The second portion of the competition featured all five dance couples performing the waltz, after which, the judges faced a difficult decision trying to choose a champion.
In the end, Ifanyi and Jessi’s graceful waltz and crowd-pleasing showdance trumped their competitors, capturing the evening’s championship trophy.
We extend a giant thank you to all our sponsors, contributors and guests as well as the fantastic volunteers who made the evening such an amazing success. Be sure to check PCRI’s Gala Website as well as our Facebook page for more photos of the event!
PCRI’s third annual Dancing with the Stars benefit gala will feature five prominent Portland community members, each competing with their professional partner from Fred Astaire Dance Studio to earn the title of Gala Champion. The dancers for the March 15, 2014 event include: Ifanyi Bell, Emmy-nominated producer for Oregon Public Broadcasting; Ashley Korslien, reporter at KGW Newschannel 8; Charles McGee, CEO of The Black Parent Initiative; Kelly Russell, professional benefit auctioneer; and Jennifer Williamson, Oregon State Representative for District 36.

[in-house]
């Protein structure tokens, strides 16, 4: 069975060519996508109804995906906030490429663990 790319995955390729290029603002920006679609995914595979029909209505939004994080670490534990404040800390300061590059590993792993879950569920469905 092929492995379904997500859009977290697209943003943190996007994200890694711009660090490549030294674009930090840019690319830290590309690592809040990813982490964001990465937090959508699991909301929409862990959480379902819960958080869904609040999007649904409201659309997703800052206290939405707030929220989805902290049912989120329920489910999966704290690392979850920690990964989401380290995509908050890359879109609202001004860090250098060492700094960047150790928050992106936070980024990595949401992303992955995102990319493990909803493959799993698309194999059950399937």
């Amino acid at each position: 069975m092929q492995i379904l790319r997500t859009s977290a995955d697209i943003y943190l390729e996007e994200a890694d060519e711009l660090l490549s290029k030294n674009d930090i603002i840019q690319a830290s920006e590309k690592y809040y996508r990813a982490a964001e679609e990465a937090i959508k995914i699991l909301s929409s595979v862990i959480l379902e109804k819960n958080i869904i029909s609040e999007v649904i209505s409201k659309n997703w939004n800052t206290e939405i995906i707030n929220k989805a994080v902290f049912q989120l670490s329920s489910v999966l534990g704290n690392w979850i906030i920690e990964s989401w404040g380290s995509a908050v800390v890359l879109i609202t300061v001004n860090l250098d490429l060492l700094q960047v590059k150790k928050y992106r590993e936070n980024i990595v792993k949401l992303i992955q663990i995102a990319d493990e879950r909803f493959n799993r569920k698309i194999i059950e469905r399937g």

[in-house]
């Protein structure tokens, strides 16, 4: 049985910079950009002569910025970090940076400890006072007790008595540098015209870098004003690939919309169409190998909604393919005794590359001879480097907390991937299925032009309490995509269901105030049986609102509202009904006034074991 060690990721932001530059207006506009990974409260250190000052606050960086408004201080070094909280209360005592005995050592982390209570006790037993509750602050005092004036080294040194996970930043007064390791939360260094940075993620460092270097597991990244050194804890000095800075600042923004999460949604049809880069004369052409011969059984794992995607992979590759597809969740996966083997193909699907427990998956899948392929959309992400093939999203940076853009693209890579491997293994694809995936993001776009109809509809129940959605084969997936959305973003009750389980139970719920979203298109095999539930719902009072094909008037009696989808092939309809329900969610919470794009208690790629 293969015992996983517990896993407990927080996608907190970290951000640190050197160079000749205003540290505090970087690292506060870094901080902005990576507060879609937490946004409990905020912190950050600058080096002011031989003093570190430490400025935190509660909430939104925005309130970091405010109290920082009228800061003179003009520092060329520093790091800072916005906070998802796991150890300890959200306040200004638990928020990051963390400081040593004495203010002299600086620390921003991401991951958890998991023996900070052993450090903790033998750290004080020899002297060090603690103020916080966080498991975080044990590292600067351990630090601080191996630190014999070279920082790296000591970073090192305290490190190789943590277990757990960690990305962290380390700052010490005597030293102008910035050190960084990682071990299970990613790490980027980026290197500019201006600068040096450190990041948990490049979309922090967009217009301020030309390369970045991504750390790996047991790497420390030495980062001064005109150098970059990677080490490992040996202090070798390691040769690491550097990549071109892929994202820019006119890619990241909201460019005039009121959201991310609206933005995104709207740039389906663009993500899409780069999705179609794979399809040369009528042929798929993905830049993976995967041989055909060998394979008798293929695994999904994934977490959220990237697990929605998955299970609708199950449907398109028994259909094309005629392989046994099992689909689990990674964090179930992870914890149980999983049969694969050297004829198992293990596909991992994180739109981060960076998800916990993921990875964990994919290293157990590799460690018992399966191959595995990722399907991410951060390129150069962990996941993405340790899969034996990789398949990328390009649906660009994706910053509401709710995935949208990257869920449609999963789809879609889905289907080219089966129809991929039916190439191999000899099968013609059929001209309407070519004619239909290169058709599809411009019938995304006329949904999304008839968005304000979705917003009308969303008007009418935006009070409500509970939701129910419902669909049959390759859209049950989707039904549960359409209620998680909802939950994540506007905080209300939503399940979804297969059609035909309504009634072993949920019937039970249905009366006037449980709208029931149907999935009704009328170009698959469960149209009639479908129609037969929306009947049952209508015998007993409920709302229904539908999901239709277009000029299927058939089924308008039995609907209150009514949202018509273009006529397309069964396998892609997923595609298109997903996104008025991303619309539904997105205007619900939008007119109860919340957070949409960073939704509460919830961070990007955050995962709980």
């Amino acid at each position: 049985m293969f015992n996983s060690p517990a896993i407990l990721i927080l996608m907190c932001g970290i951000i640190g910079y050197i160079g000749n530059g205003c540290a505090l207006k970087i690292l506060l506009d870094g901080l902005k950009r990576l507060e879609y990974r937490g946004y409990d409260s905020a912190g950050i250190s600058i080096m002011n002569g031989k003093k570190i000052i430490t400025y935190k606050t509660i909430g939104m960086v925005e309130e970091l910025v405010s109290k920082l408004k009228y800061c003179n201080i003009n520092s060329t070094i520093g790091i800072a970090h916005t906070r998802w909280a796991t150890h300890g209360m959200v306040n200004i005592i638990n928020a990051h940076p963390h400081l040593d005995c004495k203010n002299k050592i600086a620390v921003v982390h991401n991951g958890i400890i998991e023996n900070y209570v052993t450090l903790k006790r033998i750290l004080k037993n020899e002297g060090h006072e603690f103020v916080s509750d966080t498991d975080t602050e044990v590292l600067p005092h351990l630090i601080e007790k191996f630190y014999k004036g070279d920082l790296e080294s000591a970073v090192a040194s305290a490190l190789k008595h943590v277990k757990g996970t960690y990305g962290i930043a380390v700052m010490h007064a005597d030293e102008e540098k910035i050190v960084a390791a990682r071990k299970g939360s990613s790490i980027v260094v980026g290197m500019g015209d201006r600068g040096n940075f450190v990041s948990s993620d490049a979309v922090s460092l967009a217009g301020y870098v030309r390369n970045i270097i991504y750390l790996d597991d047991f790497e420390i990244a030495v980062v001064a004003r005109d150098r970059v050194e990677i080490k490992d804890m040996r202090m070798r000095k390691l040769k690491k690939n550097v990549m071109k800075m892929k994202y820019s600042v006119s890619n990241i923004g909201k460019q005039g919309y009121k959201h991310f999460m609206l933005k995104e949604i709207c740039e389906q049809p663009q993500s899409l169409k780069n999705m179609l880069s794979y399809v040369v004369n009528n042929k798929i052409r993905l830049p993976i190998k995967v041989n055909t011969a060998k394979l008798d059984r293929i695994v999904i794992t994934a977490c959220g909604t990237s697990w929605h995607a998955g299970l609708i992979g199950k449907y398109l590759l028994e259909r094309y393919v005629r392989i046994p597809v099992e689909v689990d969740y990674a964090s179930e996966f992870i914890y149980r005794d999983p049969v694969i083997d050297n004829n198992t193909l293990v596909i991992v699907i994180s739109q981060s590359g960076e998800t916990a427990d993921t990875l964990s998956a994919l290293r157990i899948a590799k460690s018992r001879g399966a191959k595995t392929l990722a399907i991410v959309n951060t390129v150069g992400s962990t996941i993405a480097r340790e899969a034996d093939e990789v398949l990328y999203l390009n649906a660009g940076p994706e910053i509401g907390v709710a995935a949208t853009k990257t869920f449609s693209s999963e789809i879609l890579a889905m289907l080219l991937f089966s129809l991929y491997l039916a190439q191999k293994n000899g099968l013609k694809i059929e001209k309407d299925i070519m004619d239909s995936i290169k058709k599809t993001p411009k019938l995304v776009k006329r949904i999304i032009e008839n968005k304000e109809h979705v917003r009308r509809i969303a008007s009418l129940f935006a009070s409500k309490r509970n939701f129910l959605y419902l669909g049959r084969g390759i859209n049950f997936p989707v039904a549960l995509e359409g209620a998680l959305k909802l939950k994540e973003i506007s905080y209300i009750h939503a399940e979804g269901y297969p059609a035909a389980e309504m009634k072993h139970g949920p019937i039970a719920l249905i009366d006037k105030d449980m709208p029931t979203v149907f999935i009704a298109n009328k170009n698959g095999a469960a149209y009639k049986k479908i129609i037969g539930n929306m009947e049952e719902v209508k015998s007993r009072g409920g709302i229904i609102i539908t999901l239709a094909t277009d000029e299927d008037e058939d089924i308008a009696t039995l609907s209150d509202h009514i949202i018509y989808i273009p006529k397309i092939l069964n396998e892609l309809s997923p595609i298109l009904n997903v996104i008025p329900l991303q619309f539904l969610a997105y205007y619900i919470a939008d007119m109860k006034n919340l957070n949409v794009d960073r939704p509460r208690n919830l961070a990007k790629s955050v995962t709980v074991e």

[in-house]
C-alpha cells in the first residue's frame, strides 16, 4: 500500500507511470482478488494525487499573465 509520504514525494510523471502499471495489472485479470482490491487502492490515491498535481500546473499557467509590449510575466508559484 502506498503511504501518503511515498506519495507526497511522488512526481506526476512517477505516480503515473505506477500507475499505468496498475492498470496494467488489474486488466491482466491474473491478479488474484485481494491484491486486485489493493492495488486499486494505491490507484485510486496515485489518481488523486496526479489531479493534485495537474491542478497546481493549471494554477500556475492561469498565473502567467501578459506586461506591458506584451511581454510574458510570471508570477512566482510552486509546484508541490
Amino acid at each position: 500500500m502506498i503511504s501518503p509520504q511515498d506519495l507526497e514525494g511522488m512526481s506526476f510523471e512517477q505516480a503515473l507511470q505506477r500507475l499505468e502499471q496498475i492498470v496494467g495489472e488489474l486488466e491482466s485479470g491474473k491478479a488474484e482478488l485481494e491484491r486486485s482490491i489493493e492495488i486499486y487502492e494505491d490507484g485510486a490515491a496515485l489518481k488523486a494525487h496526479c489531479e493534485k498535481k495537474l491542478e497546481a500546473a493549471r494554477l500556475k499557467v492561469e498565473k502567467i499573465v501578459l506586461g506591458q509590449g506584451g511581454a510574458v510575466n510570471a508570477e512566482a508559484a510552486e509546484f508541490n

The gala will feature a reception, dinner, and live auction and will take place at the Portland Hilton and Executive Tower in downtown Portland. All proceeds from the event will support the affordable housing and award-winning services PCRI provides to help low-income Portland families achieve stability and self-sufficiency.
Judges for the dance competition include: Samuel Brooks, founder and Chair of the Oregon Association of Minority Entrepreneurs; Kristin Connor, Capital Pacific Bank; and Jill Nelson, founder and CEO of Ruby Receptionists (and a competitor at the 2013 gala). The reigning gala champion, Katherine Cook, reporter for KGW Newschannel 8, will lead the event as Mistress of Ceremonies.
In addition to the dance competition, Multnomah County Commissioner Loretta Smith and Metro Councilor Sam Chase will open the event performing a featured dance.
Portland Community Reinvestment Initiatives is proud to sponsor the Celebrating Black Pioneers luncheon, to be held on December 27, 2013 at the Oregon Association of Minority Entrepreneurs (OAME).